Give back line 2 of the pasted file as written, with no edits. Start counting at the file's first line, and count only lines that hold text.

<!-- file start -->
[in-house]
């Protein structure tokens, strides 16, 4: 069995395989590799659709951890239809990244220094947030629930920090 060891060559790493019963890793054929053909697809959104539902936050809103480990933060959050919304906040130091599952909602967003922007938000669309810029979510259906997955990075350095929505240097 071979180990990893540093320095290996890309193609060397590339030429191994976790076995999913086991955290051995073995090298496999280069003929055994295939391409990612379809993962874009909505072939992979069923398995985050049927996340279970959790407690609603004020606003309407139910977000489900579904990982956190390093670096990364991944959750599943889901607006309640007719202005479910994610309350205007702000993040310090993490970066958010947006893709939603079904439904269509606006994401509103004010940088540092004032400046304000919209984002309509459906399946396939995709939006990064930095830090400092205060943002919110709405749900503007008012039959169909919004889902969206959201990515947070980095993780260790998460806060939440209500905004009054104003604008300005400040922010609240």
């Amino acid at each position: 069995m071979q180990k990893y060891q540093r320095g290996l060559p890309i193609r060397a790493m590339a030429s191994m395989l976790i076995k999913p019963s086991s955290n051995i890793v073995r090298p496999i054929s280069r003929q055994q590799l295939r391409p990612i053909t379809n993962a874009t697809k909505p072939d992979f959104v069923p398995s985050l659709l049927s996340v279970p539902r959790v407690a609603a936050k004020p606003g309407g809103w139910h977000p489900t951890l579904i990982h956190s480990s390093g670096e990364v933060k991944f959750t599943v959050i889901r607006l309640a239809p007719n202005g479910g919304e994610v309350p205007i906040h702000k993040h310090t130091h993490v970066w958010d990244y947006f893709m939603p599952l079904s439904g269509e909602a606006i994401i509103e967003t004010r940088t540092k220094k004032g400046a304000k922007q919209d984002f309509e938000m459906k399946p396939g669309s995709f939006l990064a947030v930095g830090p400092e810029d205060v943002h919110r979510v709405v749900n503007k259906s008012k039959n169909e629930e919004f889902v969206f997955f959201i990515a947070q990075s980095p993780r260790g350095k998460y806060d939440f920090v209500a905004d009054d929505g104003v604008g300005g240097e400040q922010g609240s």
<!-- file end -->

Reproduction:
């Protein structure tokens, strides 16, 4: 069995395989590799659709951890239809990244220094947030629930920090 060891060559790493019963890793054929053909697809959104539902936050809103480990933060959050919304906040130091599952909602967003922007938000669309810029979510259906997955990075350095929505240097 071979180990990893540093320095290996890309193609060397590339030429191994976790076995999913086991955290051995073995090298496999280069003929055994295939391409990612379809993962874009909505072939992979069923398995985050049927996340279970959790407690609603004020606003309407139910977000489900579904990982956190390093670096990364991944959750599943889901607006309640007719202005479910994610309350205007702000993040310090993490970066958010947006893709939603079904439904269509606006994401509103004010940088540092004032400046304000919209984002309509459906399946396939995709939006990064930095830090400092205060943002919110709405749900503007008012039959169909919004889902969206959201990515947070980095993780260790998460806060939440209500905004009054104003604008300005400040922010609240």